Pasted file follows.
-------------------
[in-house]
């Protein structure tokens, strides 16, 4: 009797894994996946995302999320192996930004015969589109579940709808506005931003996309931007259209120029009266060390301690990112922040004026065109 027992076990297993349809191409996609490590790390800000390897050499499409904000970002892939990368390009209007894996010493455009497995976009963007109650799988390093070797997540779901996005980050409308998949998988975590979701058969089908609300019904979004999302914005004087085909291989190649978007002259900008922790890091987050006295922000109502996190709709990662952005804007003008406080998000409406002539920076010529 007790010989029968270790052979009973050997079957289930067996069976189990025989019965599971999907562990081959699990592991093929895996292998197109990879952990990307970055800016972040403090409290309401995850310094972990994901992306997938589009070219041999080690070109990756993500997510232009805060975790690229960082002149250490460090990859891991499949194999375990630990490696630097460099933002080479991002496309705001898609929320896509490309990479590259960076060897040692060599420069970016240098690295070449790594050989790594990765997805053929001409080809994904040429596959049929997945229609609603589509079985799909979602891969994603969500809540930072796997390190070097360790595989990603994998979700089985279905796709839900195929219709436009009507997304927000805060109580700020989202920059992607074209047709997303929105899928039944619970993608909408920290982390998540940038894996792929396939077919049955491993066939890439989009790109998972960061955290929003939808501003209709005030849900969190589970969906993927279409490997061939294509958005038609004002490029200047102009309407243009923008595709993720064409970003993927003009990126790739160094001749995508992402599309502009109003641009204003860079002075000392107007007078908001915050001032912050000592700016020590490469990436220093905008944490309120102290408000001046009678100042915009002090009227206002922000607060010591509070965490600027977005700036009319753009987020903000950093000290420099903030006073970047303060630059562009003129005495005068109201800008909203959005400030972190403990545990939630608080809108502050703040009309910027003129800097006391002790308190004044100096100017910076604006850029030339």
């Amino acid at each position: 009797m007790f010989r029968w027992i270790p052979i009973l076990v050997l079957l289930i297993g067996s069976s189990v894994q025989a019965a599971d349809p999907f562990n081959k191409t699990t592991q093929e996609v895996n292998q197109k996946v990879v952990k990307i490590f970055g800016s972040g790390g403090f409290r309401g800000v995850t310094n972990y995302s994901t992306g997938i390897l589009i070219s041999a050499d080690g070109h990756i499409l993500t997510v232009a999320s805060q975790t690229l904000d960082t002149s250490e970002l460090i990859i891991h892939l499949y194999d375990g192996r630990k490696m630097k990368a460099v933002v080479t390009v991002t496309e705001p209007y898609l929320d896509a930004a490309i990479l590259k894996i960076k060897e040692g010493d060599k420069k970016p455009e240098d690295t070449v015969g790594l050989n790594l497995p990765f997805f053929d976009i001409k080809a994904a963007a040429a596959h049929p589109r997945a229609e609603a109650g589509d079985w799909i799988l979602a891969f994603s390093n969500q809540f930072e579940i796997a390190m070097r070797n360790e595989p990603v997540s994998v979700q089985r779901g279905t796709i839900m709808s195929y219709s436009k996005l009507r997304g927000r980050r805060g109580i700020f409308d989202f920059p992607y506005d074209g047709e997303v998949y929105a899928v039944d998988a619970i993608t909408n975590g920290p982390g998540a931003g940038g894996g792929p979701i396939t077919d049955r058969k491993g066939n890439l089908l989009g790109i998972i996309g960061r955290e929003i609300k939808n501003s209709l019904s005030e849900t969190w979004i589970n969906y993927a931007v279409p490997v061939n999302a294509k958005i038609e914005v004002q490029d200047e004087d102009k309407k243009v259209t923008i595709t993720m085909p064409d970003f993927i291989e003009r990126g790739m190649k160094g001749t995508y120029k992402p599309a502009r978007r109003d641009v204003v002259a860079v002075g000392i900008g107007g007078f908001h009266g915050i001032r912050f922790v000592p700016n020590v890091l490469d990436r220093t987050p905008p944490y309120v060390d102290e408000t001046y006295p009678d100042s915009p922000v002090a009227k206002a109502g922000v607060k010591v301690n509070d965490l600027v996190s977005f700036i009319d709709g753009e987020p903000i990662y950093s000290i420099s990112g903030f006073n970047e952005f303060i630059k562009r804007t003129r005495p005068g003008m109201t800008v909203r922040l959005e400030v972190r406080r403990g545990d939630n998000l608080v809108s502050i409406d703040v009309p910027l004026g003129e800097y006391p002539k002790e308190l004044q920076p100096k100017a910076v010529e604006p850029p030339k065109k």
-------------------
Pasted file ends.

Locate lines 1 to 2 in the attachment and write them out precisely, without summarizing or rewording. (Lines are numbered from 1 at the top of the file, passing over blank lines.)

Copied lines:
[in-house]
């Protein structure tokens, strides 16, 4: 009797894994996946995302999320192996930004015969589109579940709808506005931003996309931007259209120029009266060390301690990112922040004026065109 027992076990297993349809191409996609490590790390800000390897050499499409904000970002892939990368390009209007894996010493455009497995976009963007109650799988390093070797997540779901996005980050409308998949998988975590979701058969089908609300019904979004999302914005004087085909291989190649978007002259900008922790890091987050006295922000109502996190709709990662952005804007003008406080998000409406002539920076010529 007790010989029968270790052979009973050997079957289930067996069976189990025989019965599971999907562990081959699990592991093929895996292998197109990879952990990307970055800016972040403090409290309401995850310094972990994901992306997938589009070219041999080690070109990756993500997510232009805060975790690229960082002149250490460090990859891991499949194999375990630990490696630097460099933002080479991002496309705001898609929320896509490309990479590259960076060897040692060599420069970016240098690295070449790594050989790594990765997805053929001409080809994904040429596959049929997945229609609603589509079985799909979602891969994603969500809540930072796997390190070097360790595989990603994998979700089985279905796709839900195929219709436009009507997304927000805060109580700020989202920059992607074209047709997303929105899928039944619970993608909408920290982390998540940038894996792929396939077919049955491993066939890439989009790109998972960061955290929003939808501003209709005030849900969190589970969906993927279409490997061939294509958005038609004002490029200047102009309407243009923008595709993720064409970003993927003009990126790739160094001749995508992402599309502009109003641009204003860079002075000392107007007078908001915050001032912050000592700016020590490469990436220093905008944490309120102290408000001046009678100042915009002090009227206002922000607060010591509070965490600027977005700036009319753009987020903000950093000290420099903030006073970047303060630059562009003129005495005068109201800008909203959005400030972190403990545990939630608080809108502050703040009309910027003129800097006391002790308190004044100096100017910076604006850029030339």